An agent has to import the abcEconomics module and the abcEconomics.NotEnoughGoods exception

import abcEconomics
from abcEconomics import NotEnoughGoods

This imports the module abcEconomics in order to use the base classes Household and Firm. And the NotEnoughGoods exception that allows us the handle situation in which the agent has insufficient resources.

An agent is a class and must at least inherit abcEconomics.Agent. It automatically inherits abcEconomics.Trade - abcEconomics.Messenger and abcEconomics.Logger

class Agent(abcEconomics.Agent):

To create an agent that has can create a consumption function and consume

class Household(abcEconomics.Agent, abcEconomics.Household):

To create an agent that can produce:

class Firm(abcEconomics.Agent, abcEconomics.Firm)

You see our Household agent inherits from abcEconomics.Agent, which is compulsory and abcEconomics.Household. Household on the other hand are a set of methods that are unique for Household agents. The Firm class accordingly

The init method

When an agent is created it’s init function is called and the simulation parameters as well as the agent_parameters are given to him

DO NOT OVERWRITE THE __init__ method. Instead use abcEconomics’s init method, which is called when the agents are created

def init(self, parameters, agent_parameters):
    self.labor_endownment = 1
    self.utility_function = self.create_cobb_douglas_utility_function({"MLK": 0.300, "BRD": 0.700})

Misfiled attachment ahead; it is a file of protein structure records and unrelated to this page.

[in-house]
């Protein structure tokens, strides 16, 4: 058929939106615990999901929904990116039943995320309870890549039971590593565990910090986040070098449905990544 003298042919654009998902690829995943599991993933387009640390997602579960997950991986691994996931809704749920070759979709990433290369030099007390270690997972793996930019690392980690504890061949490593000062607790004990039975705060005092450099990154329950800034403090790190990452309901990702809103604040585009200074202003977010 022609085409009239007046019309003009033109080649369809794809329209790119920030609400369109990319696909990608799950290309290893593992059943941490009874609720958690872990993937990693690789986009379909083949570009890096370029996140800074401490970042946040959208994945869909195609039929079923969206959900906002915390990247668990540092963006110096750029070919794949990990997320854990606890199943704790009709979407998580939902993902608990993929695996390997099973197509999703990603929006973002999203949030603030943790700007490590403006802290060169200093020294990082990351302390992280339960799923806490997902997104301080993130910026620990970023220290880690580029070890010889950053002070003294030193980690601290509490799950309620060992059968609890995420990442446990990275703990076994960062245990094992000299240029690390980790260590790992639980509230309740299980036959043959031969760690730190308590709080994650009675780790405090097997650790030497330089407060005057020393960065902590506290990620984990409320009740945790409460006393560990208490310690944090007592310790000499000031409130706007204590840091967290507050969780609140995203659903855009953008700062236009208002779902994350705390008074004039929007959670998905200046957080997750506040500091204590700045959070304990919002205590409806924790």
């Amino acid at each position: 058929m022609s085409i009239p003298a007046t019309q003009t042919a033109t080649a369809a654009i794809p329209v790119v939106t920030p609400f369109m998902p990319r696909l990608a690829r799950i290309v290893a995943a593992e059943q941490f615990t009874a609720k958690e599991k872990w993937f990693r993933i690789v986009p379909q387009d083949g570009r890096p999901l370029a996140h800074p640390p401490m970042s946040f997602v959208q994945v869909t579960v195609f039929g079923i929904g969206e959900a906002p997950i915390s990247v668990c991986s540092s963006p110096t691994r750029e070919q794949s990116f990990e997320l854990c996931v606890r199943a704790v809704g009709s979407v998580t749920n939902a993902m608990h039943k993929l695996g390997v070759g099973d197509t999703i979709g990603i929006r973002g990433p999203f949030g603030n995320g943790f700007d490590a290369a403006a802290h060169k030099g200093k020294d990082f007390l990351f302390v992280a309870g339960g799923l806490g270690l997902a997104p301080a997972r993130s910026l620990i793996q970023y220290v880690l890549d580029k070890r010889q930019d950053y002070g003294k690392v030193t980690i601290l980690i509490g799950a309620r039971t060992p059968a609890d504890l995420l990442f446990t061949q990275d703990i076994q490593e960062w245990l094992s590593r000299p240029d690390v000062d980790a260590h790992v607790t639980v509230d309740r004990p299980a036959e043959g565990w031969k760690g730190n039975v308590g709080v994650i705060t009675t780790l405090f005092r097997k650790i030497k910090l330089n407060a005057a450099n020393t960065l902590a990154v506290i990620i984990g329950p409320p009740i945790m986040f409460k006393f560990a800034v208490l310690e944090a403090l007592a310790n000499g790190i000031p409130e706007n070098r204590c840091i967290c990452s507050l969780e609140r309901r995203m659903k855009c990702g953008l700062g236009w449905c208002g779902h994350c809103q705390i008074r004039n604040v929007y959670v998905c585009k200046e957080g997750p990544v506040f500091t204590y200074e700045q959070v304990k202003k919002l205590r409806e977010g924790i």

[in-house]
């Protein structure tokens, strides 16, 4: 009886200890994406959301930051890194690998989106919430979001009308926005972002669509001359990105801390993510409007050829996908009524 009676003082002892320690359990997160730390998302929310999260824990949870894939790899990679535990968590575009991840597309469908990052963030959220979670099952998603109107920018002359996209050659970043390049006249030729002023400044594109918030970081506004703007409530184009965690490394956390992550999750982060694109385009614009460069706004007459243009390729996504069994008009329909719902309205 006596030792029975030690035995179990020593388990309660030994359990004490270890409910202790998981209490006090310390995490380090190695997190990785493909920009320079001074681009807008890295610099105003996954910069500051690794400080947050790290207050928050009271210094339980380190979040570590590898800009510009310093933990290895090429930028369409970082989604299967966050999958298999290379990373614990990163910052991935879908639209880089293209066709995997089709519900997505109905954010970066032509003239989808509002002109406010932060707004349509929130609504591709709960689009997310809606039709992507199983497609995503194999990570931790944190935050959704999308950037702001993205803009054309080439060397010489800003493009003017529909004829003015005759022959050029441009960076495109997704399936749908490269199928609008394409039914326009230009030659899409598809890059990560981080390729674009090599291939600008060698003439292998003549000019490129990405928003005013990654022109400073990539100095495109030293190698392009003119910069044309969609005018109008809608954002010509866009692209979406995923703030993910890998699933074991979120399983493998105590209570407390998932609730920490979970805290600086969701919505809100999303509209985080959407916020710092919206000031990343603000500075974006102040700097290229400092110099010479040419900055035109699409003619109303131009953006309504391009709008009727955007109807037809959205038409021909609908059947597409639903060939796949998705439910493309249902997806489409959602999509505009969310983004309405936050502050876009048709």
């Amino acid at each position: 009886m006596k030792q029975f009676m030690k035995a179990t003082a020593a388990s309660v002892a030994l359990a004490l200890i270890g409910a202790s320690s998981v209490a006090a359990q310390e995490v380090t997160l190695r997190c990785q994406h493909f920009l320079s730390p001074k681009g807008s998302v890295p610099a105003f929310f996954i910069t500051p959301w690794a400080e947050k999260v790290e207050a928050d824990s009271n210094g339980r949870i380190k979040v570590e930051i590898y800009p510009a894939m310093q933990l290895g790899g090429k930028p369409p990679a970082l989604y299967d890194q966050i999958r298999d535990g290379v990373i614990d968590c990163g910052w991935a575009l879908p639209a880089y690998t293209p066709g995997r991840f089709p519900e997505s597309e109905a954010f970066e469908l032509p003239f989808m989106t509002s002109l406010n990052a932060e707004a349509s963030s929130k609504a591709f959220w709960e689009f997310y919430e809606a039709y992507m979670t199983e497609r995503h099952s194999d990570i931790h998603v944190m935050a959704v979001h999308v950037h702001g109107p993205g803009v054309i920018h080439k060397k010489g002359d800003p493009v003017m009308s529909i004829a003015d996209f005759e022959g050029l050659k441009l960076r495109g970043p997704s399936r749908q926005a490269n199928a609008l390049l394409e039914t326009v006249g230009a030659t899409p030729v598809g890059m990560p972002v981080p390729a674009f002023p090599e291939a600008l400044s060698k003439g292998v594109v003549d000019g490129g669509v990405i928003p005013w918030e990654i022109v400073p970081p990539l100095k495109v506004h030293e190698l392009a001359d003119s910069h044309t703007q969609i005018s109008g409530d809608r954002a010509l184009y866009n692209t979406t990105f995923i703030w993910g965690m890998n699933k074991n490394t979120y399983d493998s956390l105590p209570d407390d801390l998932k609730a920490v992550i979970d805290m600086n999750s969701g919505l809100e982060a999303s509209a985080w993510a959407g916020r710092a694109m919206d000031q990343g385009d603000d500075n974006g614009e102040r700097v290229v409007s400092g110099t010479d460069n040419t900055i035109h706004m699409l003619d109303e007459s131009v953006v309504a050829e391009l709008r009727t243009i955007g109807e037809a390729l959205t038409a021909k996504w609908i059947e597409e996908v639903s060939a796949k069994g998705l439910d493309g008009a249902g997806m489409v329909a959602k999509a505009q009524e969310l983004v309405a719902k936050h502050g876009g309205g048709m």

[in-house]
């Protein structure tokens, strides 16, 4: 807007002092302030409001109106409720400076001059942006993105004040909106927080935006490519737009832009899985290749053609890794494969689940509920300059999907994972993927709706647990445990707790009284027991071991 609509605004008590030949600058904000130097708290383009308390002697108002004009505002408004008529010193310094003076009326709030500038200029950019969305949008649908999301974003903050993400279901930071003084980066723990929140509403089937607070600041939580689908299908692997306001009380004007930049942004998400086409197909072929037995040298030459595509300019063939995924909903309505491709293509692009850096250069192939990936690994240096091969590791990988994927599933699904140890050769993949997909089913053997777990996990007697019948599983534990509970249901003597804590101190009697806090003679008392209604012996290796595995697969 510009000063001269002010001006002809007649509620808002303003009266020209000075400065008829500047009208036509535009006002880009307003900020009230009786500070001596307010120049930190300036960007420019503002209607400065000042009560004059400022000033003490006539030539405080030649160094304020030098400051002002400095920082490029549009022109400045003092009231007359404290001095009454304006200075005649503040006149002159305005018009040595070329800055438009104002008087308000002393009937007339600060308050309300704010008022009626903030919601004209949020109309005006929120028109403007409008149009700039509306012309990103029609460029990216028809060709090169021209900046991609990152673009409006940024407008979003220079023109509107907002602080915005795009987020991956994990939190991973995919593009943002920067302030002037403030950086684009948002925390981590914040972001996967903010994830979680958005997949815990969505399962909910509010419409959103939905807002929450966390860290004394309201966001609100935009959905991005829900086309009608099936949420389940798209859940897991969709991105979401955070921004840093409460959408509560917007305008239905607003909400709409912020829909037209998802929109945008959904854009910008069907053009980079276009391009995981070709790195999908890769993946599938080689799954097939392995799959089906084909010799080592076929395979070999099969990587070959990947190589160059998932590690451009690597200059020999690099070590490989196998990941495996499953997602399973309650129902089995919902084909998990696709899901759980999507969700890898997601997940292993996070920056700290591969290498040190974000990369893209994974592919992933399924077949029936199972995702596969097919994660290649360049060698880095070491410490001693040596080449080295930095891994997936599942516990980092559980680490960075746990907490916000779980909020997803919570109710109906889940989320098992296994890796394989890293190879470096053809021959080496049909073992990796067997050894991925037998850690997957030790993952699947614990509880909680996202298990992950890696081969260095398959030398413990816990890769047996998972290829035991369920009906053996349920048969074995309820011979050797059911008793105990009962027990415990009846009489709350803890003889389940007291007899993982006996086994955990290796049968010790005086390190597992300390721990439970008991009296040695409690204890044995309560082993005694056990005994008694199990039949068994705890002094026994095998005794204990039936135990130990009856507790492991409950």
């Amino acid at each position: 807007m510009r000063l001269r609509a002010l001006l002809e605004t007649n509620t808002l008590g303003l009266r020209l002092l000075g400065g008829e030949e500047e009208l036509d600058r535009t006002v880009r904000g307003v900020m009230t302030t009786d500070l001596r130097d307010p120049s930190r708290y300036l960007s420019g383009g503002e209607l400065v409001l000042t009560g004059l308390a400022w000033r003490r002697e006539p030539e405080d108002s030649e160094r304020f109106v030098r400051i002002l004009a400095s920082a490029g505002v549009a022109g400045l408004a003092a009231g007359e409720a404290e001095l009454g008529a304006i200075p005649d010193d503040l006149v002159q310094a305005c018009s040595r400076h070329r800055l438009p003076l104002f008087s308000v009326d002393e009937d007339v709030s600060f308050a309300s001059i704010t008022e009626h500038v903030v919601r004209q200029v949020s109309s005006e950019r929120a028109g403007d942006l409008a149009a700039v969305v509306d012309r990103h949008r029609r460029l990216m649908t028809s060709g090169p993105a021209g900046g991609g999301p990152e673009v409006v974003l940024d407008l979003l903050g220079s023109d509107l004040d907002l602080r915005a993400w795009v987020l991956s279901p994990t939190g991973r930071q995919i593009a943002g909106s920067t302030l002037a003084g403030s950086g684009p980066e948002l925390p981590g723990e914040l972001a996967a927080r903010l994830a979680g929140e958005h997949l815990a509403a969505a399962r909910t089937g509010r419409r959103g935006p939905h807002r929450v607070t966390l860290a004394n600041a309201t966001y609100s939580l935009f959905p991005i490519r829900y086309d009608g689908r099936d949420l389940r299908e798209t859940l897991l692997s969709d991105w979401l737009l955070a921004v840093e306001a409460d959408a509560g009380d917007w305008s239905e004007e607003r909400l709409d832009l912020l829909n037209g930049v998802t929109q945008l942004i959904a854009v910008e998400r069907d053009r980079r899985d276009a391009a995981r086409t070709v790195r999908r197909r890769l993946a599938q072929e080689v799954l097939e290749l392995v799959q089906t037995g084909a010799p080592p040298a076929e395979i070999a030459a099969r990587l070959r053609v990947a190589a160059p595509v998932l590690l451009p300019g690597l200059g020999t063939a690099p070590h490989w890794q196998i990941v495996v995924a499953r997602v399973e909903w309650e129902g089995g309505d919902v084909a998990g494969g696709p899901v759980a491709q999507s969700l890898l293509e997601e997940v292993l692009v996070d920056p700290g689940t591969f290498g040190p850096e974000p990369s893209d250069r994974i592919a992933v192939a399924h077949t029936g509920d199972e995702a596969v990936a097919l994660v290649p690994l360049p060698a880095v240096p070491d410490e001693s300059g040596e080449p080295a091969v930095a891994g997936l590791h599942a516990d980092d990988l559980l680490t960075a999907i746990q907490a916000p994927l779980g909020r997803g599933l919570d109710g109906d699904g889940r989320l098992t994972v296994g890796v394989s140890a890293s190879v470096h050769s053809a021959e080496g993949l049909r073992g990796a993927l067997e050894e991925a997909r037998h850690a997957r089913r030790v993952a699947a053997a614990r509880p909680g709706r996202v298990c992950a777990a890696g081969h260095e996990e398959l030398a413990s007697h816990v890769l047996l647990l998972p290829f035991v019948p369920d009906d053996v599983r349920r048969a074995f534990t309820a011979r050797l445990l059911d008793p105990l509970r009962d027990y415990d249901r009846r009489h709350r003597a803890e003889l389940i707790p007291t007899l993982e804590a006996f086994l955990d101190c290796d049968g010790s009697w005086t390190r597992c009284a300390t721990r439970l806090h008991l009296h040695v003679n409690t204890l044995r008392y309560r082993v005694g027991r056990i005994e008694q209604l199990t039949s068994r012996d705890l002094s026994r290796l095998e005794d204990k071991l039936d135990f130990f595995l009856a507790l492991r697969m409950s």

self.type = agent_parameters['type']
    self.watt = agent_parameters['watt']
    self.number_of_firms = parameters['number_of_firms']

The init method is the method that is called when the agents are created (by the abcEconomics.Simulation.build_agents()). When the agents were build, a parameter dictionary and a list of agent parameters were given. These can now be accessed in init via the parameters and agents_parameters variable. Each agent gets only one element of the agents_parameters list.

With self.create the agent creates the good ‘labor_endowment’. Any good can be created. Generally speaking. In order to have a physically consistent economy goods should only be created in the init method. The good money is used in transactions.

This agent class inherited abcEconomics.Household.create_cobb_douglas_utility_function() from abcEconomics.Household. With abcEconomics.Household.create_cobb_douglas_utility_function() you can create a cobb-douglas function. Other functional forms are also available.